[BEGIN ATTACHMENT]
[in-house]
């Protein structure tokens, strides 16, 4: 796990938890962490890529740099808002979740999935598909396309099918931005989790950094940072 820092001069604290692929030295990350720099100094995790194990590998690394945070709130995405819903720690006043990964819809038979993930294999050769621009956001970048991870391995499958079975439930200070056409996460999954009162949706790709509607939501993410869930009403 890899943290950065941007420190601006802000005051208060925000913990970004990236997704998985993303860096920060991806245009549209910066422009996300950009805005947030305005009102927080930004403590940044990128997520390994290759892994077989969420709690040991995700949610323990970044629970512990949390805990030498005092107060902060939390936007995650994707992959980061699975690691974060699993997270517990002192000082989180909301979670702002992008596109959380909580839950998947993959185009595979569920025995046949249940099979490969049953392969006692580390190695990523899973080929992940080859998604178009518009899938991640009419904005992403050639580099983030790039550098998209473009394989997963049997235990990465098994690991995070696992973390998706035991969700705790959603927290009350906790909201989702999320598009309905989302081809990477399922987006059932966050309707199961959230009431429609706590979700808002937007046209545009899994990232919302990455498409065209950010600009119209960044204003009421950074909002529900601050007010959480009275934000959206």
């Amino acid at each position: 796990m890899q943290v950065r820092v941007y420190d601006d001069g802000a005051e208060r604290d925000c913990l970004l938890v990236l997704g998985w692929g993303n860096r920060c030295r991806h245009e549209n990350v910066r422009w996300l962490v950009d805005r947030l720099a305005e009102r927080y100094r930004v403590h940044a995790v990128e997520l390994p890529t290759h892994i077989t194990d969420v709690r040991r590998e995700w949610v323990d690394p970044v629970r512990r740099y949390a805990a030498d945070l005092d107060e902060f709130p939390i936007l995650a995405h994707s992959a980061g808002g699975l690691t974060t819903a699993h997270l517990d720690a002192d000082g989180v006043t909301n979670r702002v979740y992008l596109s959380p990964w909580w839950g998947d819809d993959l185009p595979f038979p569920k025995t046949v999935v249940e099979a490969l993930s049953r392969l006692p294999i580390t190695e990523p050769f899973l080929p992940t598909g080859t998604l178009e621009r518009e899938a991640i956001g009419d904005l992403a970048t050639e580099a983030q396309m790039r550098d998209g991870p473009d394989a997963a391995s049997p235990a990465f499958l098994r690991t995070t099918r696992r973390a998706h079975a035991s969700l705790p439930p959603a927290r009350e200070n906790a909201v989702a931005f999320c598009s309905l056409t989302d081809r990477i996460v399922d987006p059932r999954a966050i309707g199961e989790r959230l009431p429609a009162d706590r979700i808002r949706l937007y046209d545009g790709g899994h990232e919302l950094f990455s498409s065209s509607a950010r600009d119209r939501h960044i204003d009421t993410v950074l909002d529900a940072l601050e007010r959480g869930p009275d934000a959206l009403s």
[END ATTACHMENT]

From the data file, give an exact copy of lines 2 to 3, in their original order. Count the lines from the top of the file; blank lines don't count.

């Protein structure tokens, strides 16, 4: 796990938890962490890529740099808002979740999935598909396309099918931005989790950094940072 820092001069604290692929030295990350720099100094995790194990590998690394945070709130995405819903720690006043990964819809038979993930294999050769621009956001970048991870391995499958079975439930200070056409996460999954009162949706790709509607939501993410869930009403 890899943290950065941007420190601006802000005051208060925000913990970004990236997704998985993303860096920060991806245009549209910066422009996300950009805005947030305005009102927080930004403590940044990128997520390994290759892994077989969420709690040991995700949610323990970044629970512990949390805990030498005092107060902060939390936007995650994707992959980061699975690691974060699993997270517990002192000082989180909301979670702002992008596109959380909580839950998947993959185009595979569920025995046949249940099979490969049953392969006692580390190695990523899973080929992940080859998604178009518009899938991640009419904005992403050639580099983030790039550098998209473009394989997963049997235990990465098994690991995070696992973390998706035991969700705790959603927290009350906790909201989702999320598009309905989302081809990477399922987006059932966050309707199961959230009431429609706590979700808002937007046209545009899994990232919302990455498409065209950010600009119209960044204003009421950074909002529900601050007010959480009275934000959206």
């Amino acid at each position: 796990m890899q943290v950065r820092v941007y420190d601006d001069g802000a005051e208060r604290d925000c913990l970004l938890v990236l997704g998985w692929g993303n860096r920060c030295r991806h245009e549209n990350v910066r422009w996300l962490v950009d805005r947030l720099a305005e009102r927080y100094r930004v403590h940044a995790v990128e997520l390994p890529t290759h892994i077989t194990d969420v709690r040991r590998e995700w949610v323990d690394p970044v629970r512990r740099y949390a805990a030498d945070l005092d107060e902060f709130p939390i936007l995650a995405h994707s992959a980061g808002g699975l690691t974060t819903a699993h997270l517990d720690a002192d000082g989180v006043t909301n979670r702002v979740y992008l596109s959380p990964w909580w839950g998947d819809d993959l185009p595979f038979p569920k025995t046949v999935v249940e099979a490969l993930s049953r392969l006692p294999i580390t190695e990523p050769f899973l080929p992940t598909g080859t998604l178009e621009r518009e899938a991640i956001g009419d904005l992403a970048t050639e580099a983030q396309m790039r550098d998209g991870p473009d394989a997963a391995s049997p235990a990465f499958l098994r690991t995070t099918r696992r973390a998706h079975a035991s969700l705790p439930p959603a927290r009350e200070n906790a909201v989702a931005f999320c598009s309905l056409t989302d081809r990477i996460v399922d987006p059932r999954a966050i309707g199961e989790r959230l009431p429609a009162d706590r979700i808002r949706l937007y046209d545009g790709g899994h990232e919302l950094f990455s498409s065209s509607a950010r600009d119209r939501h960044i204003d009421t993410v950074l909002d529900a940072l601050e007010r959480g869930p009275d934000a959206l009403s």